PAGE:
Teenage rioters went on a rampage in Thessaloniki and Athens last night, and the violence has resumed today. The trouble was sparked by the fatal shooting by police of a 15-year-old (16 in some versions) in Athens. The “youths” doing the rioting appear to be leftists and anarchists — that is, Antifa-types, and not immigrants or Muslims.
According to the International Herald Tribune:
Militant youths mounted new attacks against the Greek police on Sunday, marring at least two marches by demonstrators angered over the killing of a teenager in a police shooting and destroying scores of shops, cars and businesses across the country.
The violence rattled Athens and Thessaloniki, the second-largest city in Greece, where youths hurled gasoline bombs, rocks and clubs at the police, sending hundreds of bystanders and peaceful protesters scrambling.
In Athens, riot police officers retaliated, firing several rounds of tear gas that cloaked the Greek capital in acrid gray smoke.
At least one apartment block was evacuated after masked youths set fire to a car dealership on the lower level and the ensuing flames licked up to residents’ balconies, the private television station Alpha reported.
Stylianos Volirakos, a spokesman for the Athens police department, said “dozens” of officers had been hurt in their efforts to seal off streets around the Polytechnic Institute, where rioters erected makeshift barricades with burning trash bins.
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About 3,000 peaceful protesters managed to peel away from the Sunday riots, rallying outside the National Museum near the area where the 15-year-old was shot.
The riots started late Saturday after a small group of youths attacked a police car in central Athens. They escalated into a spree of violence that ripped through the country.
“We’ve never seen anything like this,” said a senior police official who requested anonymity. “The tension is so thick you can almost cut it with a knife.”
The circumstances surrounding the fatal shooting remained unclear.
A police statement issued early Sunday said the shooting had taken place when two officers in a patrol car were targeted by about 30 youths — many of them throwing stones — while driving through the central district of Exarchia.
The police officers left their car to confront the stone throwers, “firing three shots that resulted in the death of the minor,” the statement said.
Some Greek news media and a Web site popular among leftist youths, www.indymedia.org, said the teenager had been shot in the chest and died on his way to a hospital.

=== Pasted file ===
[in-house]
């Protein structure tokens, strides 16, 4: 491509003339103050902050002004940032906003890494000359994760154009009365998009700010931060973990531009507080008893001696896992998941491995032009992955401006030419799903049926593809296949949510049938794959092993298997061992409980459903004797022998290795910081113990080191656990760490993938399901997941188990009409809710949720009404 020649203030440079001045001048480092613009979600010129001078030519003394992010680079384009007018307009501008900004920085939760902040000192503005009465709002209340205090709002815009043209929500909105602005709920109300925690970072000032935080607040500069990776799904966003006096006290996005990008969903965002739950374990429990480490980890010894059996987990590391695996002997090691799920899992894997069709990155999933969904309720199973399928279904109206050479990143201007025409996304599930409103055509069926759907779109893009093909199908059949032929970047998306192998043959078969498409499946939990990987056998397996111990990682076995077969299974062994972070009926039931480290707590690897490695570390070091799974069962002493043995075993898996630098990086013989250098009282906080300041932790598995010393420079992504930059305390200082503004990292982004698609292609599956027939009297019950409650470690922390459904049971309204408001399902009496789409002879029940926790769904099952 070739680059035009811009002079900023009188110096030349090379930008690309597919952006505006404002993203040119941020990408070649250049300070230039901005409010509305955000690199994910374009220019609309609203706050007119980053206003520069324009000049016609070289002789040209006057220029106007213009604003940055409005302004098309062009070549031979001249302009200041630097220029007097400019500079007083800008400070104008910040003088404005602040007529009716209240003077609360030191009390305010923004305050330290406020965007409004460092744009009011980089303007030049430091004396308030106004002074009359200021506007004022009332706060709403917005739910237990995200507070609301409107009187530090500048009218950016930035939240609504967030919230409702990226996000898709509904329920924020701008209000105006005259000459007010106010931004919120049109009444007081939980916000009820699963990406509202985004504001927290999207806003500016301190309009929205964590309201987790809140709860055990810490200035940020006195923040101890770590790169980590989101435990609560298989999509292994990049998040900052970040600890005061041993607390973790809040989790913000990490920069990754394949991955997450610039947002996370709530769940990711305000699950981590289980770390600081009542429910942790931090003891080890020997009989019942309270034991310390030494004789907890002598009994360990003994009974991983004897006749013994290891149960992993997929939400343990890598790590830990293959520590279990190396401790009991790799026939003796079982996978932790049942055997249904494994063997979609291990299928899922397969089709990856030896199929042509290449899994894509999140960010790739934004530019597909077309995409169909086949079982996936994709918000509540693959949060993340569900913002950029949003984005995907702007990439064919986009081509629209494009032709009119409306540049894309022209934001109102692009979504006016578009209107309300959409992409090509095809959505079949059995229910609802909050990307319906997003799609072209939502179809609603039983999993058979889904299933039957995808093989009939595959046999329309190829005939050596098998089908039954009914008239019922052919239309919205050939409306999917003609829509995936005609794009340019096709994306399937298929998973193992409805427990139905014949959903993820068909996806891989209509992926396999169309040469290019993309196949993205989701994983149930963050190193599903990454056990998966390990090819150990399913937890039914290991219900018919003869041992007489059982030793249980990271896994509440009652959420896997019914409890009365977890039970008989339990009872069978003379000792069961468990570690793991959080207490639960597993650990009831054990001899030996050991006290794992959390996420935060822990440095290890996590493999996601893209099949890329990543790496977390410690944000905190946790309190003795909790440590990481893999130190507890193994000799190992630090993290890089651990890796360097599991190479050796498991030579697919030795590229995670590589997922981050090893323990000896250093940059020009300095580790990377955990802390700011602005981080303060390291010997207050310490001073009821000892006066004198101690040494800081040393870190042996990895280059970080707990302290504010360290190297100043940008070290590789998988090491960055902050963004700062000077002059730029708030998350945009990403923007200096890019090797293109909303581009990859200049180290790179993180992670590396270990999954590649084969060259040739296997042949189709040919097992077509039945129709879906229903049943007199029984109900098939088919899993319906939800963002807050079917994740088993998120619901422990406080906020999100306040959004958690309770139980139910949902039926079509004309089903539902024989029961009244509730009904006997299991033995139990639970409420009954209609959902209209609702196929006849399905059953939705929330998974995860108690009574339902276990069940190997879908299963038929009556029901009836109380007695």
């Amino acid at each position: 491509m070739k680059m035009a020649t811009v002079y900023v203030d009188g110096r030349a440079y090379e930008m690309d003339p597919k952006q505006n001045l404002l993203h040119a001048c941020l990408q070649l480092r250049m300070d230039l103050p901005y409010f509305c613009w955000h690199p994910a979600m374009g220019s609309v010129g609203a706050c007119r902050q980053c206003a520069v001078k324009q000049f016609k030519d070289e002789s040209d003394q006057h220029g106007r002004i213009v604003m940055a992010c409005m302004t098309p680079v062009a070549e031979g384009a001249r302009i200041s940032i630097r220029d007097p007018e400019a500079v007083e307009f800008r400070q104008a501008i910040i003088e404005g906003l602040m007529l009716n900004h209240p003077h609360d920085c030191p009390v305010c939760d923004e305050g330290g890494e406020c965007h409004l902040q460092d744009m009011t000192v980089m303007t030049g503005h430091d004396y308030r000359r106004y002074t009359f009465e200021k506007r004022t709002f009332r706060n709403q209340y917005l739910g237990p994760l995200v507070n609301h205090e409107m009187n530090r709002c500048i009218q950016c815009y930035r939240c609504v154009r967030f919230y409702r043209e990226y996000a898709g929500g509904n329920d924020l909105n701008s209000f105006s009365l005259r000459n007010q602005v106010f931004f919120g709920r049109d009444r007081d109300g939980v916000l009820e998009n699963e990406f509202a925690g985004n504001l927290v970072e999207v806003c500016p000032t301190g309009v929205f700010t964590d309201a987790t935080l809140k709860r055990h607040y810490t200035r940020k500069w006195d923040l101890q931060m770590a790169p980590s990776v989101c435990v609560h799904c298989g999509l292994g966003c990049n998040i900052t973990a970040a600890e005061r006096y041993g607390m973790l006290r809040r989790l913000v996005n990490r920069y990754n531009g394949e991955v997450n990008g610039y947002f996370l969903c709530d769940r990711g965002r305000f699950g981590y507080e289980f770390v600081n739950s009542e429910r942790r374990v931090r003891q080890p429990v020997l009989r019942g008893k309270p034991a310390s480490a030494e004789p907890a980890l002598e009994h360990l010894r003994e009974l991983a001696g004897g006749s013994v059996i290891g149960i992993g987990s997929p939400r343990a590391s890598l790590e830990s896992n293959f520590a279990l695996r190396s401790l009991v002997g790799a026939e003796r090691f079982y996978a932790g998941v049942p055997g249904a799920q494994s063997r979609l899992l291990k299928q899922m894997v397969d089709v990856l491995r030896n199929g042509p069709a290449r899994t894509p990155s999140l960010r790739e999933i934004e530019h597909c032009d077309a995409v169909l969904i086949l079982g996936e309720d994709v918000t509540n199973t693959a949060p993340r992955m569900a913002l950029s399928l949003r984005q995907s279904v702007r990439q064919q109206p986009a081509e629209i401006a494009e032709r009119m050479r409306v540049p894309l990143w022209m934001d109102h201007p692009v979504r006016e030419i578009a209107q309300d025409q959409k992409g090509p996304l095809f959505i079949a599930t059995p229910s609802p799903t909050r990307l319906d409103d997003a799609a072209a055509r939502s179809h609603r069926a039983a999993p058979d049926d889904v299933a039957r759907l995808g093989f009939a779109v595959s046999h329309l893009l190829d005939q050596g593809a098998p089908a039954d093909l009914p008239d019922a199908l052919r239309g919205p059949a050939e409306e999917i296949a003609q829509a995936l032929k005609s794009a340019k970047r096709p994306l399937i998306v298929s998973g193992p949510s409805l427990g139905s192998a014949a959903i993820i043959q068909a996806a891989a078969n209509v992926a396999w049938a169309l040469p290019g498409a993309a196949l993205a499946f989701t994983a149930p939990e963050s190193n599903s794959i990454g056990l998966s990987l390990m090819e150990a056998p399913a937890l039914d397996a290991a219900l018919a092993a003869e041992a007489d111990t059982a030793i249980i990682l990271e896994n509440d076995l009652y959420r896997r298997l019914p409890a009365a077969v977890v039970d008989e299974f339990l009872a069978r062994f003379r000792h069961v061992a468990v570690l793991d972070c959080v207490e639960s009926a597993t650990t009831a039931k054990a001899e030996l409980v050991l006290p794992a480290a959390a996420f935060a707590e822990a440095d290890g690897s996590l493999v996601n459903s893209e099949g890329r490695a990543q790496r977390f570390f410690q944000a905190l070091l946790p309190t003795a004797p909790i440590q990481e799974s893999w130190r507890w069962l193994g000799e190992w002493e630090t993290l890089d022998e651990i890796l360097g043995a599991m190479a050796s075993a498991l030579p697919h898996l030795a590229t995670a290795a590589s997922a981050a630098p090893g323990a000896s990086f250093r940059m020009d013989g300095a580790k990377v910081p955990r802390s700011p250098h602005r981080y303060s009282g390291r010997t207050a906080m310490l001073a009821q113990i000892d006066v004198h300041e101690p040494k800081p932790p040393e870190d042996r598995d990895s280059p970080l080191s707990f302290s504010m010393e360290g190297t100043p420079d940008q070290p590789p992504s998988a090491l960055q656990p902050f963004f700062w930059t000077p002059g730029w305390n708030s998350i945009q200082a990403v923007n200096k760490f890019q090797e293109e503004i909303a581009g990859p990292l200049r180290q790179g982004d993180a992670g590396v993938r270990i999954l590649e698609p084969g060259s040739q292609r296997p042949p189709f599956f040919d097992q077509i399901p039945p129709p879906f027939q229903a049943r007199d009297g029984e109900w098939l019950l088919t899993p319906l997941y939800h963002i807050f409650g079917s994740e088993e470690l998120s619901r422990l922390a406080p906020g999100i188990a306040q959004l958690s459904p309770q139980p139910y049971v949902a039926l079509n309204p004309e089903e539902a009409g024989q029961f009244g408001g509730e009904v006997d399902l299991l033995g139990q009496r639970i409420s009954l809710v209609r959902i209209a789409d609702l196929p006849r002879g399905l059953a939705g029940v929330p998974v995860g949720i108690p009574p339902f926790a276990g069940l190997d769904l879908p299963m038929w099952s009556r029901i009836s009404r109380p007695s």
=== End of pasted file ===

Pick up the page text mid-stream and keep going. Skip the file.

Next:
The police said that Exarchia, a bohemian haunt favored by intellectuals and artists, has long troubled Greece’s security apparatus because it sometimes draws large crowds of youths, including anarchists and extremists, who object to any police presence.
And here’s the part of this news story that troubles me:
Both officers involved in the shooting Saturday have been suspended, the police department said, and senior officials vowed “exemplary punishment” for anyone found to have done anything wrong.
“It is inconceivable for there not to be punishment when a person, let alone a minor, loses their life,” Interior Minister Prokopis Pavlopoulos said at a news conference Sunday. “The loss of life is something that is inconceivable in a democracy.”
There’s nothing objectionable about punishing an officer who uses force inappropriately or causes unnecessary death. That’s as it should be.
This is the alarming sentence: “The loss of life is something that is inconceivable in a democracy.”
When the absolute safety of everyone at all times is guaranteed, and loss of life is “inconceivable”, then a society becomes vulnerable to extortion by thugs for whom life is worthless. Remember the exultant battle cry of the mujahideen: “You love life, but we love death!”
The lovers of death have the upper hand when they encounter those for whom the loss of life is inconceivable. The tendency for the fainthearted is to bargain away everything else in order to save one’s own skin.
It looks like things are getting pretty nasty in Athens:
Hundreds of militant youths stormed into the streets of Athens within hours of the shooting, hurling firebombs, rocks and slabs of concrete at police officers who retaliated with tear gas.
Private television networks broke into scheduled programming, broadcasting violent images of the worst street fighting in recent years.
Youths were seen smashing storefronts, targeting banks, and setting fire to dozens of garbage containers and cars along the meandering streets of the main commercial district.
Similar protests rattled Thessaloniki and a string of other Greek cities, including Chania on the island of Crete.
Additional news stories about the riots: